This article explores municipal variation in the implementation of a Danish educational reform. The aim of the reform was to increase the assimilation of immigrants, and removing mother-tongue training for first- and second-generation immigrants was believed to increase their proficiency in Danish. This article uses a difference-in-differences method to explore the effect of this removal on children’s educational outcomes in terms of grades in standardised tests in class nine, assessing both grades in the majority language Danish and grades in mathematics. This study, furthermore, takes potential heterogeneities in terms of gender and immigrant generation into consideration. This study shows that the expected results of the reform were not obtained. Rather the opposite that the removal of mother-tongue training leads to lower grades in Danish for boys and in mathematics for both boys and girls.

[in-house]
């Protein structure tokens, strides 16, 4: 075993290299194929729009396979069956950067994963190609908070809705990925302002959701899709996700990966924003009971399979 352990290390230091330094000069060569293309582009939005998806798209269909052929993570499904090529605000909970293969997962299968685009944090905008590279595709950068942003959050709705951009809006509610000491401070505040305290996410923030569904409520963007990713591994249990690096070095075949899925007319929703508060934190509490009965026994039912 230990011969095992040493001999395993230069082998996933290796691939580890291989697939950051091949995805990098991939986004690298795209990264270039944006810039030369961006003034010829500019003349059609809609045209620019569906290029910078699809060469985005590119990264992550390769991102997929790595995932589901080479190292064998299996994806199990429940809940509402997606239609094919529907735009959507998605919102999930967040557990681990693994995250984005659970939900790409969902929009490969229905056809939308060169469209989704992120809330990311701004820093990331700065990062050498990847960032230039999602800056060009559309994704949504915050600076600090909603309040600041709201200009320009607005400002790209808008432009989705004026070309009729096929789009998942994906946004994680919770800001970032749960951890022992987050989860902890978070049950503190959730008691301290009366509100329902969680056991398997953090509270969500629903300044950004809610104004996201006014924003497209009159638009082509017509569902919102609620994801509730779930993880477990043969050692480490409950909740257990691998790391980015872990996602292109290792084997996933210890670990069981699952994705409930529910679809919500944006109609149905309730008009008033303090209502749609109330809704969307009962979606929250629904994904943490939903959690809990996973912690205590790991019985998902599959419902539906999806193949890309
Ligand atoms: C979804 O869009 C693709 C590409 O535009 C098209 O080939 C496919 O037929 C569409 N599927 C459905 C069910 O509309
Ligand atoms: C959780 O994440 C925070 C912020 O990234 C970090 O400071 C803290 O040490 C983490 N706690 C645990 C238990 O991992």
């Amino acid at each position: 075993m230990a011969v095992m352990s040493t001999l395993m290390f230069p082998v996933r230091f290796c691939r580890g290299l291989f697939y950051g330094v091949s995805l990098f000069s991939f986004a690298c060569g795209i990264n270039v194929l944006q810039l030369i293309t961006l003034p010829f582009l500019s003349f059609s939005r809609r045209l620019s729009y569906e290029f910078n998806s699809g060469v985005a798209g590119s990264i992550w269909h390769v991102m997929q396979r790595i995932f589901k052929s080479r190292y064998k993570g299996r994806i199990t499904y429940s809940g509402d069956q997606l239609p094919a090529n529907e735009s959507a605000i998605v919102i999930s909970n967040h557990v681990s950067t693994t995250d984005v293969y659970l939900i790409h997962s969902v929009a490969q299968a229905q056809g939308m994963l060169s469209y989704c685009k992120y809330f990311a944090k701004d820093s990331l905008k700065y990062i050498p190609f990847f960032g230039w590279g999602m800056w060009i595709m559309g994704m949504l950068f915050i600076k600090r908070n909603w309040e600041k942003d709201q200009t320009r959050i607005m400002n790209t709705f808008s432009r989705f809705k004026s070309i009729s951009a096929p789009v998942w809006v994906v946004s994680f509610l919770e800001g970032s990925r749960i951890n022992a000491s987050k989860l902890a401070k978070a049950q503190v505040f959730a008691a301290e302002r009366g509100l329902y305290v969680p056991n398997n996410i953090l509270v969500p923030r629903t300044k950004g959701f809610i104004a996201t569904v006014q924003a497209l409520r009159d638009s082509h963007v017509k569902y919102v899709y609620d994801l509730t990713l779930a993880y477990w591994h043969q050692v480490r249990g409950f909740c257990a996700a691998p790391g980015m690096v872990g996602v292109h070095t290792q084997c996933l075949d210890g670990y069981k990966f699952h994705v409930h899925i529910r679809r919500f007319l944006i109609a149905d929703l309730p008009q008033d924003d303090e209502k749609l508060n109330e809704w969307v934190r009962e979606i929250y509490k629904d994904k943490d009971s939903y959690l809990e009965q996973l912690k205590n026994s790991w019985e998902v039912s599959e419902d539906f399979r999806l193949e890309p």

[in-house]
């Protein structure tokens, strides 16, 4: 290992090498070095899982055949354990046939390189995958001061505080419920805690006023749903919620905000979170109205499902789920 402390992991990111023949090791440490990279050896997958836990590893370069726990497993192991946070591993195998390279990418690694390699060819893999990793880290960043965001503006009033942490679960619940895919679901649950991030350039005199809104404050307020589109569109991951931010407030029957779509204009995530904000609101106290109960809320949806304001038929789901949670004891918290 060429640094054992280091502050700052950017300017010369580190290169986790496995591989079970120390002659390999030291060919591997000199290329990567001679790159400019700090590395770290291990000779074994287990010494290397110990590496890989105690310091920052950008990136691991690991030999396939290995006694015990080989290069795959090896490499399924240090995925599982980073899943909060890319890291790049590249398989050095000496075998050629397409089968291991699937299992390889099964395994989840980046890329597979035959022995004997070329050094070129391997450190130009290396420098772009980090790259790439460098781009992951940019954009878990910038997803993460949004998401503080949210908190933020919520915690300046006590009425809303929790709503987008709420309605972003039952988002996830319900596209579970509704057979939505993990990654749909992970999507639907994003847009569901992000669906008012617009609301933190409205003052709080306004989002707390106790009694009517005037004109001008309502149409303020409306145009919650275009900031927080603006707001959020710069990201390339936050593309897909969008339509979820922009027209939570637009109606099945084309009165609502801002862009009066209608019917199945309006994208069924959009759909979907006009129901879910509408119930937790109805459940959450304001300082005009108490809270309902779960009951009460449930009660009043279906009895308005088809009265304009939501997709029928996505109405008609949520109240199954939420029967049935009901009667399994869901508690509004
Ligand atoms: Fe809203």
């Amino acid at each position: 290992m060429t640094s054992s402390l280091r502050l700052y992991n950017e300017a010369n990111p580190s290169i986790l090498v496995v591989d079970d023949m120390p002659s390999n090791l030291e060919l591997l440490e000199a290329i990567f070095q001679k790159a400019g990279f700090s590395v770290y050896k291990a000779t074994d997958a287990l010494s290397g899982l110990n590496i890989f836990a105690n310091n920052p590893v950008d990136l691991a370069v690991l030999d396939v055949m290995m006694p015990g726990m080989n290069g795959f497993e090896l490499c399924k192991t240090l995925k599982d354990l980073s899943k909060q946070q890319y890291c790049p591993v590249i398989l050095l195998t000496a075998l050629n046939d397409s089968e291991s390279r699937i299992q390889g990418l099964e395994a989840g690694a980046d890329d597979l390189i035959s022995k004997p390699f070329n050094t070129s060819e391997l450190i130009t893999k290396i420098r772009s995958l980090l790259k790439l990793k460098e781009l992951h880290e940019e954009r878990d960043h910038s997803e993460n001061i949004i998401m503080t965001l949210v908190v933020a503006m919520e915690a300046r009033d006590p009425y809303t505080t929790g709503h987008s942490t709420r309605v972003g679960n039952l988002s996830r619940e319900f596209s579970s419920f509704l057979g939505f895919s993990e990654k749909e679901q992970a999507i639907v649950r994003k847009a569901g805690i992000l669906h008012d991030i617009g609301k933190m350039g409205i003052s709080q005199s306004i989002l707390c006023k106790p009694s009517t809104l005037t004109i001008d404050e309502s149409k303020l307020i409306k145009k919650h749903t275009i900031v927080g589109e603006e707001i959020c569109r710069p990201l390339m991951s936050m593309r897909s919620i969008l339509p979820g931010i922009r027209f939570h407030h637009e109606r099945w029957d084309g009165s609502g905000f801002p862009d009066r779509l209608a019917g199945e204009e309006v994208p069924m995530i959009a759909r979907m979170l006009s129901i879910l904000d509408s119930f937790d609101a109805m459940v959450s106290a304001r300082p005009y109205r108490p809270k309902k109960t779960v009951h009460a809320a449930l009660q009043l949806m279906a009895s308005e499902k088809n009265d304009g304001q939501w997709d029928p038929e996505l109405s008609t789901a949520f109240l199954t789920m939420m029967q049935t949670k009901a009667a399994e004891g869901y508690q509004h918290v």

Subject classification (UKÄ)